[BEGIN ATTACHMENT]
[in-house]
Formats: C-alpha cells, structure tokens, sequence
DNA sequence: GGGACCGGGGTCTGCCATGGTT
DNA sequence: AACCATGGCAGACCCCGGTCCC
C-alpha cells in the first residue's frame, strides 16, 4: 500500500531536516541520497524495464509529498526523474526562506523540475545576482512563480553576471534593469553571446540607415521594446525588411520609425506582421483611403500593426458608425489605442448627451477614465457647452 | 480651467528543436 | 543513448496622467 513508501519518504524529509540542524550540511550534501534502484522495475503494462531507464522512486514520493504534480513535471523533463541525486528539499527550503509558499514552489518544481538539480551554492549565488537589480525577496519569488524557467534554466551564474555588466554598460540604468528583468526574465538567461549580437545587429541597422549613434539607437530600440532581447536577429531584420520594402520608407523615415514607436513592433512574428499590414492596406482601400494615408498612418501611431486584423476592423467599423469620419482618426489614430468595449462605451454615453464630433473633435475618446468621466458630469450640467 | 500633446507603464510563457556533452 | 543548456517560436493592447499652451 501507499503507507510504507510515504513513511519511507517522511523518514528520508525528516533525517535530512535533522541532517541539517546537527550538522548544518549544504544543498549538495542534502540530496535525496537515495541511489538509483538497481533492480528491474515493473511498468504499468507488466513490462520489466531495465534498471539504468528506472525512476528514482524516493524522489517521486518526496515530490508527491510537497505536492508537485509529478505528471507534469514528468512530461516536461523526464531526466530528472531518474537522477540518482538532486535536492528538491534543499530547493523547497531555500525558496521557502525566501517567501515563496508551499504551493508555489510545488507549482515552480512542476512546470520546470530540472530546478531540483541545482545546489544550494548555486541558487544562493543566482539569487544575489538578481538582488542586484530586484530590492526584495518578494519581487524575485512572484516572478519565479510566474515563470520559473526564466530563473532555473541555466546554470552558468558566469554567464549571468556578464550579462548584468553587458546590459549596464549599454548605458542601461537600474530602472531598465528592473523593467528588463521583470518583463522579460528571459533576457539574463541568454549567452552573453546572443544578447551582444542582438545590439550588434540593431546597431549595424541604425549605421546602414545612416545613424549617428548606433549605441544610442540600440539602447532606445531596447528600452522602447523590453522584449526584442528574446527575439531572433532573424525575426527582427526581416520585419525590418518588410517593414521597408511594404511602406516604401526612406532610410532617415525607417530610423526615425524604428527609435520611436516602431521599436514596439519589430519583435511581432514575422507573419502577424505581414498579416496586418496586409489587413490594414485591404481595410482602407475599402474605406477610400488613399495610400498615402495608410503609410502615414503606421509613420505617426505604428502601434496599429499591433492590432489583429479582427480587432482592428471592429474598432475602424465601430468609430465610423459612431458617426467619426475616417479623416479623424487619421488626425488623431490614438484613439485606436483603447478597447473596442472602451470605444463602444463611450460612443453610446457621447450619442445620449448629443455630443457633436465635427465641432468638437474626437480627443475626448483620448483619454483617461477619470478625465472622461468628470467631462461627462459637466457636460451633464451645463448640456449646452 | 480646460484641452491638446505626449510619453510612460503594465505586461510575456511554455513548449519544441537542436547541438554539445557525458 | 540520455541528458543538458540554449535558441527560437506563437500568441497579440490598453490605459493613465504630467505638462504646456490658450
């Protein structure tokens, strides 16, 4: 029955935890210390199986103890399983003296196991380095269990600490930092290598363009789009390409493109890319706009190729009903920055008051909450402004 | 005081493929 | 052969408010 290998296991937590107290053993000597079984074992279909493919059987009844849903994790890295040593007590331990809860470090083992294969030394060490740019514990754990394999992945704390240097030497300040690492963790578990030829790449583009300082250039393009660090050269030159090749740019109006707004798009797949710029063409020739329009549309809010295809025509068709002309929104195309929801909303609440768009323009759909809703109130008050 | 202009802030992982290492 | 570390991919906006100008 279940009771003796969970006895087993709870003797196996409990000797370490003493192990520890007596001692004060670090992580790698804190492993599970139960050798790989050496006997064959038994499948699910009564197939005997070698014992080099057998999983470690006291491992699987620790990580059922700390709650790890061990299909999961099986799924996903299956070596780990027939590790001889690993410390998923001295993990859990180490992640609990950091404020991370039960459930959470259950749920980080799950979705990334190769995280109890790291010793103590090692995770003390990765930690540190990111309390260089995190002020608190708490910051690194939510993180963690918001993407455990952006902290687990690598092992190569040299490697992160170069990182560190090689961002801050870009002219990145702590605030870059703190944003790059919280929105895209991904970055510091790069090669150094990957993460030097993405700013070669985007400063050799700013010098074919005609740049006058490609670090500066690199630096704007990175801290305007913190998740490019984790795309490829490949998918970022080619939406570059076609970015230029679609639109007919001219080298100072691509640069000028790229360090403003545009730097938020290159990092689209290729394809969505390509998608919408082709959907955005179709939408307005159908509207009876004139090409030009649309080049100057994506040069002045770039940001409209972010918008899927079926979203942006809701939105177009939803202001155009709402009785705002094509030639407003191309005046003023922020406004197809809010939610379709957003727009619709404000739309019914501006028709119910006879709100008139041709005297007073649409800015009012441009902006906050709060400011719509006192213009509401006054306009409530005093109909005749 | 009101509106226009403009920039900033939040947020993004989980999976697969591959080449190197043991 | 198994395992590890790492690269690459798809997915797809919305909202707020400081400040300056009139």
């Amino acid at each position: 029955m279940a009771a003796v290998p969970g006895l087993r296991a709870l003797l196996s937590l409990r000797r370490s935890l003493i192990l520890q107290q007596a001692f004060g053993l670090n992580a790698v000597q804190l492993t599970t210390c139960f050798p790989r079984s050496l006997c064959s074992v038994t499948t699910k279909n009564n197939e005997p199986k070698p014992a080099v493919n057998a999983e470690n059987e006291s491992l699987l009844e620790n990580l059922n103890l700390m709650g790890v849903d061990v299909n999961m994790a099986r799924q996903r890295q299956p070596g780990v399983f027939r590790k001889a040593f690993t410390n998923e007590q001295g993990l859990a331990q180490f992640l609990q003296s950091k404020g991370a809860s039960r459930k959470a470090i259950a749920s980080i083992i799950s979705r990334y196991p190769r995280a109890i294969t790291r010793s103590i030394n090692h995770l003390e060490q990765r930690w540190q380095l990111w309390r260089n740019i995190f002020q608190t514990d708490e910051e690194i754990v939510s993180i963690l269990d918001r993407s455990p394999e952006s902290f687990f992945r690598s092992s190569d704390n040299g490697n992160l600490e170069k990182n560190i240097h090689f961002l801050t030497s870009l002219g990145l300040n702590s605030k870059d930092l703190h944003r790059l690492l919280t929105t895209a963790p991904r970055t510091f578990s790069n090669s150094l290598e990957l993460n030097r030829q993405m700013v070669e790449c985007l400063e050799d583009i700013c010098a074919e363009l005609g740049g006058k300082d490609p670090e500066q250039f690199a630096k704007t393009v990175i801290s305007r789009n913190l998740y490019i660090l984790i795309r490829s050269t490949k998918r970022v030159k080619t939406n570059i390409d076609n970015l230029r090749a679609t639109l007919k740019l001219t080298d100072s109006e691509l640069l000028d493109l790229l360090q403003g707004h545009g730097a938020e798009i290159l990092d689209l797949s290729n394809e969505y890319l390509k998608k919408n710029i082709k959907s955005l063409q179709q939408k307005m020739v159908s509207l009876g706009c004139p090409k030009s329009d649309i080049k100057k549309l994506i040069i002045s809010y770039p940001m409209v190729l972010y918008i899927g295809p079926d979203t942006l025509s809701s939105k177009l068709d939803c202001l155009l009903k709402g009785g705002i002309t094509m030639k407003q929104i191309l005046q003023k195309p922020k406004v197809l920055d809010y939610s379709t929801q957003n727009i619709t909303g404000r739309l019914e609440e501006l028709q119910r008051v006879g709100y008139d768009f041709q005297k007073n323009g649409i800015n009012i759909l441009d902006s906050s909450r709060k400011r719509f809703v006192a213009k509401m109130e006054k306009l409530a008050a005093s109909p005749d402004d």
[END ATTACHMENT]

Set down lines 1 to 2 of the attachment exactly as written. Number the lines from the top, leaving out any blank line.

[in-house]
Formats: C-alpha cells, structure tokens, sequence